A new browser extension could help make your Facebook feed feel a little less like an echo chamber for your own political beliefs.
The program, called EscapeYourBubble, claims to replace ads on the social network with hand-picked articles that illuminate a point of view you may not have considered (though in practice, the articles currently more often appear around the ads).
Users simply identify as either “Democrat” or a “Republican” when installing the plug-in, and potentially opposing viewpoints are served accordingly.
Because of the way its news algorithm matches posts to your views and interests, Facebook has an alarming tendency to silo its users into separate, ideology-driven realities where they’re seldom exposed to people with a disagreeing opinions.
Advertisements, which are specifically tailored to align with what Facebook perceives to be your likes, demographics and beliefs, only serve to exasperate this problem.
Much has been made of this feedback loop effect recently as one of the most fractious elections in recent memory made the divide feel more pronounced than ever.
But Krishna Kaliannan, a New York software developer and entrepreneur who created the extension in his free time, says he’s been interested in the online mechanisms behind political polarization for years — ever since reading the work of Eli Pariser, author of the book The Filter Bubble, in 2011.
He had been toying with the notion of writing a program like this one for months, but it took the shock of Donald Trump’s election victory to finally spurred him into action.
“Since then, I’ve become very curious to learn about the types of folks who voted for Donald Trump, and why his message resonated with those folks,” Kaliannan told Mashable.
The extension’s approach is about more than simply, say, spamming liberals with Fox News articles or conservatives with Huffington Post op-eds. People tend to instinctually tune out voices on the opposite side of the spectrum, Kaliannan said, so the key is hitting them with “surprising validators” — or viewpoints from trusted sources that are contrary to their own.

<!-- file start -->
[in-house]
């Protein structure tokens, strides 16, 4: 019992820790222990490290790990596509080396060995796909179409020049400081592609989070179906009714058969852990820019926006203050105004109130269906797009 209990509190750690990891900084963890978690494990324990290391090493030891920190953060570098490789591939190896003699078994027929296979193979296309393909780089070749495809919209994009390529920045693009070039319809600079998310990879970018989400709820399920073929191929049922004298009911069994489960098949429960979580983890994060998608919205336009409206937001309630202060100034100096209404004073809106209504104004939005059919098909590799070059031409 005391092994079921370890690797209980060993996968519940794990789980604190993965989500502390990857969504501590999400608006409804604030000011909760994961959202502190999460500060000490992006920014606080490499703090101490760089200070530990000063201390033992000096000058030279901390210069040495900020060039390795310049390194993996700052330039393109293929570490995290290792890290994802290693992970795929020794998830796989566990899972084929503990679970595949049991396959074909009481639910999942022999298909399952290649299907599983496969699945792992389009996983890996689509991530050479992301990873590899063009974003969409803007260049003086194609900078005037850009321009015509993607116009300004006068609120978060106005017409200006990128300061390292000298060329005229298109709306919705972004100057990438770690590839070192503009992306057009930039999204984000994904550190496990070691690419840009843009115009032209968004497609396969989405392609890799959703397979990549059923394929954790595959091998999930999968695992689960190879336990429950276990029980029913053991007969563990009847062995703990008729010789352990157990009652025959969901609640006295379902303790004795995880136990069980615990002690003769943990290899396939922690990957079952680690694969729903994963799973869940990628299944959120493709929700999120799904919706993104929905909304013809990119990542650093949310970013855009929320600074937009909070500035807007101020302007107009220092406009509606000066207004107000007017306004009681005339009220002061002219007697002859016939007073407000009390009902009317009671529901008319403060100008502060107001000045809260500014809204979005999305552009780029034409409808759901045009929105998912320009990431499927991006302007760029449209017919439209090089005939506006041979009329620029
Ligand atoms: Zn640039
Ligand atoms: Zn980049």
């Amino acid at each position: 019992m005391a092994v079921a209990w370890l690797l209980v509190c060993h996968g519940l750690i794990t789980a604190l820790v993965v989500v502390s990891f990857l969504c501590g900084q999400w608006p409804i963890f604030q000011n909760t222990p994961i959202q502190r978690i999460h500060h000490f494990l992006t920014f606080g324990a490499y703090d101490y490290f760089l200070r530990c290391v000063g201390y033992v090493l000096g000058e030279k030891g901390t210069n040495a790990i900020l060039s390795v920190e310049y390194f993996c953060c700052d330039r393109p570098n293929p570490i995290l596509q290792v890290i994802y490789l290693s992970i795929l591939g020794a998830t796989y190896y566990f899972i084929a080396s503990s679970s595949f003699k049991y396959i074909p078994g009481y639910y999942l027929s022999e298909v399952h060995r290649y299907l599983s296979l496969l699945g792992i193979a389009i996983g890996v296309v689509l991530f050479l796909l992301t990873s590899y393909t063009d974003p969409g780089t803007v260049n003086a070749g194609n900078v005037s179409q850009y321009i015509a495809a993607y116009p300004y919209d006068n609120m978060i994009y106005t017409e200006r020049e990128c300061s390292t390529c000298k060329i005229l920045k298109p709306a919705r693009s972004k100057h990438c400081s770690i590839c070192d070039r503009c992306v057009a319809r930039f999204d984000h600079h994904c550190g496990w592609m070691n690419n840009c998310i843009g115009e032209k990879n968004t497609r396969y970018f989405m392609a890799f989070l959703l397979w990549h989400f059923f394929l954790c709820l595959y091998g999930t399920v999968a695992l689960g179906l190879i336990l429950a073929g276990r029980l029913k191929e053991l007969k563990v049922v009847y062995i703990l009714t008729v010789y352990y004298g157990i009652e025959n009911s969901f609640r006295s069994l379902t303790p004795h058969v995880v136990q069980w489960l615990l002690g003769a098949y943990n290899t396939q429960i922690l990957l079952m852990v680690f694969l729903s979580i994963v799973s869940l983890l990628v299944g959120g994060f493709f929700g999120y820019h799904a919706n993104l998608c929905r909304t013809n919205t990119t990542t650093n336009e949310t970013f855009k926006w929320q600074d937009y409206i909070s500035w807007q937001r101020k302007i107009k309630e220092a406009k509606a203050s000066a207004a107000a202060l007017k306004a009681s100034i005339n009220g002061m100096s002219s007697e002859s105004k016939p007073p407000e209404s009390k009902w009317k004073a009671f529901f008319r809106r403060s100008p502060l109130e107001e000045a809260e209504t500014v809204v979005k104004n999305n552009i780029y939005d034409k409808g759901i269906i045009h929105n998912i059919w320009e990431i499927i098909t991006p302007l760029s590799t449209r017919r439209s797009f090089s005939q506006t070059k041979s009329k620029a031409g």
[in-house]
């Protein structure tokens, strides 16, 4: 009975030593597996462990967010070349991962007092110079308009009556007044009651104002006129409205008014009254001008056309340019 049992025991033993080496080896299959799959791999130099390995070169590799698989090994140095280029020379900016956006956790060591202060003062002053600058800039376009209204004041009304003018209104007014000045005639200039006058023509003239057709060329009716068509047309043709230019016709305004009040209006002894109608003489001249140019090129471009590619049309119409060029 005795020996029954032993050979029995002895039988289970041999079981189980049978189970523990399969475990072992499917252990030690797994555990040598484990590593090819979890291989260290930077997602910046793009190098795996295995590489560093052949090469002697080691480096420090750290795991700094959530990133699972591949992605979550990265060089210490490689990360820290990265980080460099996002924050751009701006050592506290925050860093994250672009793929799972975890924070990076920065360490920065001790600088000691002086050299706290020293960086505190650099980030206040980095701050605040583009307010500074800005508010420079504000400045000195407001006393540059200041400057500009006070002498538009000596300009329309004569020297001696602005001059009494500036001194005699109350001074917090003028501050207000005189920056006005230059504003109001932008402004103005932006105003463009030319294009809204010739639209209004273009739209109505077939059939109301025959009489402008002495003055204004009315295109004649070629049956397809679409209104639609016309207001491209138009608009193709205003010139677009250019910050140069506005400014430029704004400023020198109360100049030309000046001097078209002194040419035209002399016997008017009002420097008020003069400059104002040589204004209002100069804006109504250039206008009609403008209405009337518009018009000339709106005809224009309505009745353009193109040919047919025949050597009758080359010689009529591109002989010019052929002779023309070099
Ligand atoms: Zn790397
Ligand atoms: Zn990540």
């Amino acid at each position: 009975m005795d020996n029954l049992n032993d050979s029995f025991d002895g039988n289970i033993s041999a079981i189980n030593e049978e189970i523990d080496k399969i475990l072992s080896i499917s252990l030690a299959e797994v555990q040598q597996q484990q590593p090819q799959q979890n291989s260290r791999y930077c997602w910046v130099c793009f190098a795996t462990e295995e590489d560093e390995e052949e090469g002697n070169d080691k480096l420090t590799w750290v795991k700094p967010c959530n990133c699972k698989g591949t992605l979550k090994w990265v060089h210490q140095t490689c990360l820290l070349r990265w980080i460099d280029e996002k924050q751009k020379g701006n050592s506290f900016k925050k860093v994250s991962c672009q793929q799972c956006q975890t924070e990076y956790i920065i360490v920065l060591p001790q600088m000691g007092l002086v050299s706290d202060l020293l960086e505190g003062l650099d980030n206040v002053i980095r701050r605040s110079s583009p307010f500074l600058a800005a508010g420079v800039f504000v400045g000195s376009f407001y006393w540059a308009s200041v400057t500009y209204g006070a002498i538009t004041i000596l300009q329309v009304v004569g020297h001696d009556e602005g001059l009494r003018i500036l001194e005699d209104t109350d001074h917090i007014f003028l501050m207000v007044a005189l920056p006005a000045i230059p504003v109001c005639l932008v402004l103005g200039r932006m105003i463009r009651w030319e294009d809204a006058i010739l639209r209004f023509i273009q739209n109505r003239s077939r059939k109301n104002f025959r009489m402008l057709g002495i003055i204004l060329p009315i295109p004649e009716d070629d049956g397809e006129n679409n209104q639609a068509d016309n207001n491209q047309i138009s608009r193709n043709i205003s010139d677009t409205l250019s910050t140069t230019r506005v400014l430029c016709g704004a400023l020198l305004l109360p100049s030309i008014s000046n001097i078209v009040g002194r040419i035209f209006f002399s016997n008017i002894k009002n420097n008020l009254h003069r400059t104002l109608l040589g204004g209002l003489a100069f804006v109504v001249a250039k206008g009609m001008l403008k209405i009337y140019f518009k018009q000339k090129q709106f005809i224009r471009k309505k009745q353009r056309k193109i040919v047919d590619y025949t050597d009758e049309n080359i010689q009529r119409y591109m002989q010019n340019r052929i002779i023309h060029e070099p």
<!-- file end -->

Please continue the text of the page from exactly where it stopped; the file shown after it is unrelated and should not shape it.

Using the extension as a “Democrat,” for instance, I saw an article from decidedly liberal British paper The Guardian questioning whether political correctness has run amok and a Washington Post story arguing that Trump’s climate plan might have some merits.
As a “Republican,” the extension pointed me towards a Fox News article calling on conservatives to stop vote-shaming Democrats and “65 Reasons Hillary Clinton is a Total Badass” from the Huffington Post.
Kaliannan, who leans left himself, said he has organized an “editorial board of sorts” made up of a diverse group of volunteers around the country who suggest articles to be featured.
“I wanted to make it so it’s not just reflective of what me, sitting here in Manhattan, thinks people should know,” he said.
The extension is still in a rudimentary stage, and there are a few obvious shortcomings in the user experience.
Oftentimes, the ads load directly below or above a sponsored post rather than in place of it. The service also only offers one article per page load — at least for the time being — in order to avoid spamming its users.
The technical details are no doubt complicated by Facebook’s ongoing war with ad blockers, in which the company has worked to obscure its promoted posts from developers in an attempt to thwart software that shuts them out.
Kaliannan said he’s working to improve the extension after receiving an unexpected wave of interest from hundreds of users in the days since the launch. He’d like to eventually expand it into a full-fledged ad blocker that would insert articles across the web.